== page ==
Milies is the starting point of the legendary steam train of Pilio, the so-called “Mountzouris” (meaning smudgy). This cozy and idyllic village is the starting point of many walking trails and tracks of unparalleled natural beauty. During winter, when the train stops operating, you can walk along its rail track and admire the iron bridge. It was constructed by Evaristo de Chirico, father of the surrealist painter Giorgio de Chirico. Or, you could take the path heading towards Vyzitsa and enjoy panoramic vistas of the Pagasetic Gulf.
Makrinitsa is the village known most for its panoramic views to Volos and the Pagasetic Gulf. It has retained Pilio’s traditional architecture. You can admire its renovated lordly mansions when walking its romantic stone-paved alleys. Discover its elaborate fountains, beneath super centenarian plane trees. All those beauties make Makrinitsa a breathtaking stop.
There are also many interesting art cafes and galleries revealing a somewhat localized artistic notion.
Pinakates, is a small village almost untouched by man, on the southern slopes of Pilio, looks like a little-hidden secret. People hardly knew of this magnificent place up until 1999. Its majestic nature, its serenity, its small central square sheltered under a big plane tree combined with its authentic scenery will make you think you’re in heaven.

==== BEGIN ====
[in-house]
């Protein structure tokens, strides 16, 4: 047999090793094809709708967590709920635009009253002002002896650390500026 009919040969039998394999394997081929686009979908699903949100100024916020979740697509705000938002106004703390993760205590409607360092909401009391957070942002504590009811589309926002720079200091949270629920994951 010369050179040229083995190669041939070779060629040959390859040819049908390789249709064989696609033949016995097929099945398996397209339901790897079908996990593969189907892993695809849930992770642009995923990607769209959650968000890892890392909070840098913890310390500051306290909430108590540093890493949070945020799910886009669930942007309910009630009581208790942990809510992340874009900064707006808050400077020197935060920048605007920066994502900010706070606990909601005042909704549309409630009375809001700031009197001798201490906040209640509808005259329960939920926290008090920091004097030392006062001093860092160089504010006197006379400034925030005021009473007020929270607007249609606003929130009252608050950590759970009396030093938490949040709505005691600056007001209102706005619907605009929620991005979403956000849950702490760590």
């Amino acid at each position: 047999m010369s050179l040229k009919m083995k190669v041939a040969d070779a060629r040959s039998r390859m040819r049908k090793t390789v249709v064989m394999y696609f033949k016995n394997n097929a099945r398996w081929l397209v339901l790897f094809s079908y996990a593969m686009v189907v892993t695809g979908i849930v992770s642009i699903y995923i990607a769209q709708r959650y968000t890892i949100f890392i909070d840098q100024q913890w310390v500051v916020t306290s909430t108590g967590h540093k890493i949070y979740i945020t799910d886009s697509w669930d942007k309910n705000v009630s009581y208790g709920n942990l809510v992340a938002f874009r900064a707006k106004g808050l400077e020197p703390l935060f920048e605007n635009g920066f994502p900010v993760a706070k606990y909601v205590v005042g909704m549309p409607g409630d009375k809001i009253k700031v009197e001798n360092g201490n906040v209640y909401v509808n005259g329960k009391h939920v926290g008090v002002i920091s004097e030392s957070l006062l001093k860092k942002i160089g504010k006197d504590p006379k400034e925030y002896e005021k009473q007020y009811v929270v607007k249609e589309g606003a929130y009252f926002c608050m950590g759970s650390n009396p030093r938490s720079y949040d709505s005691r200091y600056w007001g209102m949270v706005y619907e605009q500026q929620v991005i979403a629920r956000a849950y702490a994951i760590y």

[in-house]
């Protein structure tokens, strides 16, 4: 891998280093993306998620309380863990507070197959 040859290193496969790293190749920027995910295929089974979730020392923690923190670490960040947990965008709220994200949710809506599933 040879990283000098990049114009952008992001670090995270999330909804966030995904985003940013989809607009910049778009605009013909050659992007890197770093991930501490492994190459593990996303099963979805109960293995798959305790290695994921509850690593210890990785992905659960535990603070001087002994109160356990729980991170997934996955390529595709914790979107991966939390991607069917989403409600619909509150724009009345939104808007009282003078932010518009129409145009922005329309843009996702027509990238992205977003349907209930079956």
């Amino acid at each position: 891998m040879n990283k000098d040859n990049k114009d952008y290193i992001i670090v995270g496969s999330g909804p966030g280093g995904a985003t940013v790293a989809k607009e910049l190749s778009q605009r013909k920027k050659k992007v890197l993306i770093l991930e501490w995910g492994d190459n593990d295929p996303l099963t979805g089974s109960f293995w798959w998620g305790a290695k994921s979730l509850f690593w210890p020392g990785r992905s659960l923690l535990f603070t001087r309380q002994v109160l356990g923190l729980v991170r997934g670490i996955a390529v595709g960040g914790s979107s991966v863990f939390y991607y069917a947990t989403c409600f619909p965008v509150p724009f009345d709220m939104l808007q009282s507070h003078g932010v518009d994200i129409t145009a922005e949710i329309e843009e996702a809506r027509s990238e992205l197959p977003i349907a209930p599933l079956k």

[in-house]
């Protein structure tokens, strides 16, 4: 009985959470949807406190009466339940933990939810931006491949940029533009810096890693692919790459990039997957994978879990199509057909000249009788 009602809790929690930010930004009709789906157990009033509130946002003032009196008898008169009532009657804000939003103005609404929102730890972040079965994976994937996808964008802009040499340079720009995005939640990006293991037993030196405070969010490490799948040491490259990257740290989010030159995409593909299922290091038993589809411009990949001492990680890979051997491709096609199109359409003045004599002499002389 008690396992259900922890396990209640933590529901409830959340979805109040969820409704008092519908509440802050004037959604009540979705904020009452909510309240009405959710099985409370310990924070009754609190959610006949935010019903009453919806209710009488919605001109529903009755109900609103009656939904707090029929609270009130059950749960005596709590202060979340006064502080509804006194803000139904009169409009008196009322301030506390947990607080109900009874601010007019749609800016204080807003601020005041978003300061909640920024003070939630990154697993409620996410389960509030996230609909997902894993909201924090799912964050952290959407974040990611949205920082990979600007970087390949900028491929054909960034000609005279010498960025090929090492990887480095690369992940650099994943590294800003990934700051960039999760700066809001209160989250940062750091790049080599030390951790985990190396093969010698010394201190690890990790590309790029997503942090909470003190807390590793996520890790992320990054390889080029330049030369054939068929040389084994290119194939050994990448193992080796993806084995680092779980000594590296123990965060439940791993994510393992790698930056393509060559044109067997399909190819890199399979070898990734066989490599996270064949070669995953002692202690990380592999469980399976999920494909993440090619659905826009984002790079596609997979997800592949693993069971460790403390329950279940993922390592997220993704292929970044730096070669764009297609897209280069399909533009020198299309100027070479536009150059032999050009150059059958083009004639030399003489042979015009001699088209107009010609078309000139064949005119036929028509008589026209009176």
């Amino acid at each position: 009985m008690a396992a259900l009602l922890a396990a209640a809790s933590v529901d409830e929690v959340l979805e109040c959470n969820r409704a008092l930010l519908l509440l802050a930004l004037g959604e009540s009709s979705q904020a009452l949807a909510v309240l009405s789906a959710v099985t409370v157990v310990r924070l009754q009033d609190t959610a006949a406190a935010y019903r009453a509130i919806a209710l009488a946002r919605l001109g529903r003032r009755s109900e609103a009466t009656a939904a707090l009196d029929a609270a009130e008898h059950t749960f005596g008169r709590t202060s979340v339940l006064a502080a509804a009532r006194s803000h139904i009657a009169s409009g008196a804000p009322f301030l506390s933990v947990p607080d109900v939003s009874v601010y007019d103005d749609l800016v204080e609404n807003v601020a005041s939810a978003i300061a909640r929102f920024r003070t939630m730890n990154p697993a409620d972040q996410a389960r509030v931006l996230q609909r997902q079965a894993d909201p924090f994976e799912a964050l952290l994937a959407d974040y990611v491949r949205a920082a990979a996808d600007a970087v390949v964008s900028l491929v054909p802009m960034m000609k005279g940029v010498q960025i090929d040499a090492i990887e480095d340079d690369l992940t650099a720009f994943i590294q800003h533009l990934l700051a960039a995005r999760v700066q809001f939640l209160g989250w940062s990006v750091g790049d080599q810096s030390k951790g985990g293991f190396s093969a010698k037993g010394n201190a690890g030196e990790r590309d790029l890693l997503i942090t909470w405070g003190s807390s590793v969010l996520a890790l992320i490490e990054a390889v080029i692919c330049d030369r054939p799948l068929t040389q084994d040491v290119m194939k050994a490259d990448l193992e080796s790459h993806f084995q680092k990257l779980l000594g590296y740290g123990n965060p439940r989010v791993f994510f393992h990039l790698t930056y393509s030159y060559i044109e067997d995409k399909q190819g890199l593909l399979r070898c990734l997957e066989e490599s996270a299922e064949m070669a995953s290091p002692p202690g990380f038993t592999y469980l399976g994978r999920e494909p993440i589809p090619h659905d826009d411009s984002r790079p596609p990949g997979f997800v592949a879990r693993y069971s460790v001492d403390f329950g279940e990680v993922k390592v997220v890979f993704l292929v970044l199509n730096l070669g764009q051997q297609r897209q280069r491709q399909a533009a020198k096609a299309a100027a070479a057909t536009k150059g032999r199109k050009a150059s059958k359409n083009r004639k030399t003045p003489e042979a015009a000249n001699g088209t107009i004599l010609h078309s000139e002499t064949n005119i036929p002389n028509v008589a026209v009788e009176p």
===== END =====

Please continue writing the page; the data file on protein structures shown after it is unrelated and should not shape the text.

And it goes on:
2. Discover its fantastic beaches
The peninsula of Pilio hosts some of the most iconic beaches in Greece. Deep crystal waters, surrounded by steep green mountainsides, create some quite dramatic places for you to relax.
Agios Ioannis is a gorgeous sandy beach on the northern side of Pilio, in front of the likewise named village. Big trees and clear blue waters combine to form a dreamy landscape. It’s unique beauty, and international publicity bring thousands of visitors to its camping and hotels every year.
Right next to it, you can also find the seemingly endless beach of Papa Nero. Enormous, featuring fine white sand and turquoise waters, this beach is a pure marvel.
Milopotamos is a hidden white pebbled beach, with an exotic landscape of unique beauty. It is divided by rocky arches into two sections with a snaky path leading from one part to another. The overshadowing pine forest complements the whole fantastic scenery.
Horefto is Zagora’s port village and its old trade and maritime center. It features one of the largest (more than 2 km) and most beautiful sandy beaches of eastern Pilio. This superb white sand beach, with deep blue waters, is entirely organized and recommended for a family day.